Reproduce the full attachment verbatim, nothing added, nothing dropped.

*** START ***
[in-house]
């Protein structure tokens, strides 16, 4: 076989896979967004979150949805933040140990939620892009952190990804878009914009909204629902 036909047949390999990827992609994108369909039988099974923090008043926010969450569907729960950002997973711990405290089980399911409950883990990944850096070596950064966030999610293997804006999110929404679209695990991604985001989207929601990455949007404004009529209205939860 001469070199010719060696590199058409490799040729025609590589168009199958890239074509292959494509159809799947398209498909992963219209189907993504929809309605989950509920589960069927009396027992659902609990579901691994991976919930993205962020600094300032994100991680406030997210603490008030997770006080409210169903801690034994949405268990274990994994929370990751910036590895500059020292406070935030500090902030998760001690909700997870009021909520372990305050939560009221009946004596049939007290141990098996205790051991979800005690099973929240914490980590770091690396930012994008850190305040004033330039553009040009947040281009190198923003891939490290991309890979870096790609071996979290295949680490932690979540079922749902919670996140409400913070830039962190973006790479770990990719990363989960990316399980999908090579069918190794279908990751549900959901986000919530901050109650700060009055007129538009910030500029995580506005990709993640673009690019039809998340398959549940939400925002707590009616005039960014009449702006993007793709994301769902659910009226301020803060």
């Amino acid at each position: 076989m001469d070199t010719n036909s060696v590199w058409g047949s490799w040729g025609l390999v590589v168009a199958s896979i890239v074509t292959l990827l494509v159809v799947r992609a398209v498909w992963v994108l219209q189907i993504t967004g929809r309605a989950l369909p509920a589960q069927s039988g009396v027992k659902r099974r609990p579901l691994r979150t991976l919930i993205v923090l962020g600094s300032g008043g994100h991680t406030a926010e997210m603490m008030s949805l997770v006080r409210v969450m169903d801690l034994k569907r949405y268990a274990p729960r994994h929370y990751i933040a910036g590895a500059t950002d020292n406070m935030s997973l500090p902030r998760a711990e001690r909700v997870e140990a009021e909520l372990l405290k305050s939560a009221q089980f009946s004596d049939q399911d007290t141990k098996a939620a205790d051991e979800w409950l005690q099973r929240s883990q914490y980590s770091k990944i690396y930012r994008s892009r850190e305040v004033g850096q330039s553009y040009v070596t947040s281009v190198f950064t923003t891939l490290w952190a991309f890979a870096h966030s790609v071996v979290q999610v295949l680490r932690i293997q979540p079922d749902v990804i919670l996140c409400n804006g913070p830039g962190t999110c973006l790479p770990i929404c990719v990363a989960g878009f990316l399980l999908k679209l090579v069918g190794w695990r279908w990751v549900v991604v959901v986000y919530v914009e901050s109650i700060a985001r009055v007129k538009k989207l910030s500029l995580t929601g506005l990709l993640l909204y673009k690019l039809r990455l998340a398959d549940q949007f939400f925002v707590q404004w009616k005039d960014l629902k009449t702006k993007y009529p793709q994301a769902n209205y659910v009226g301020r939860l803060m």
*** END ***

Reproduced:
[in-house]
């Protein structure tokens, strides 16, 4: 076989896979967004979150949805933040140990939620892009952190990804878009914009909204629902 036909047949390999990827992609994108369909039988099974923090008043926010969450569907729960950002997973711990405290089980399911409950883990990944850096070596950064966030999610293997804006999110929404679209695990991604985001989207929601990455949007404004009529209205939860 001469070199010719060696590199058409490799040729025609590589168009199958890239074509292959494509159809799947398209498909992963219209189907993504929809309605989950509920589960069927009396027992659902609990579901691994991976919930993205962020600094300032994100991680406030997210603490008030997770006080409210169903801690034994949405268990274990994994929370990751910036590895500059020292406070935030500090902030998760001690909700997870009021909520372990305050939560009221009946004596049939007290141990098996205790051991979800005690099973929240914490980590770091690396930012994008850190305040004033330039553009040009947040281009190198923003891939490290991309890979870096790609071996979290295949680490932690979540079922749902919670996140409400913070830039962190973006790479770990990719990363989960990316399980999908090579069918190794279908990751549900959901986000919530901050109650700060009055007129538009910030500029995580506005990709993640673009690019039809998340398959549940939400925002707590009616005039960014009449702006993007793709994301769902659910009226301020803060």
């Amino acid at each position: 076989m001469d070199t010719n036909s060696v590199w058409g047949s490799w040729g025609l390999v590589v168009a199958s896979i890239v074509t292959l990827l494509v159809v799947r992609a398209v498909w992963v994108l219209q189907i993504t967004g929809r309605a989950l369909p509920a589960q069927s039988g009396v027992k659902r099974r609990p579901l691994r979150t991976l919930i993205v923090l962020g600094s300032g008043g994100h991680t406030a926010e997210m603490m008030s949805l997770v006080r409210v969450m169903d801690l034994k569907r949405y268990a274990p729960r994994h929370y990751i933040a910036g590895a500059t950002d020292n406070m935030s997973l500090p902030r998760a711990e001690r909700v997870e140990a009021e909520l372990l405290k305050s939560a009221q089980f009946s004596d049939q399911d007290t141990k098996a939620a205790d051991e979800w409950l005690q099973r929240s883990q914490y980590s770091k990944i690396y930012r994008s892009r850190e305040v004033g850096q330039s553009y040009v070596t947040s281009v190198f950064t923003t891939l490290w952190a991309f890979a870096h966030s790609v071996v979290q999610v295949l680490r932690i293997q979540p079922d749902v990804i919670l996140c409400n804006g913070p830039g962190t999110c973006l790479p770990i929404c990719v990363a989960g878009f990316l399980l999908k679209l090579v069918g190794w695990r279908w990751v549900v991604v959901v986000y919530v914009e901050s109650i700060a985001r009055v007129k538009k989207l910030s500029l995580t929601g506005l990709l993640l909204y673009k690019l039809r990455l998340a398959d549940q949007f939400f925002v707590q404004w009616k005039d960014l629902k009449t702006k993007y009529p793709q994301a769902n209205y659910v009226g301020r939860l803060m």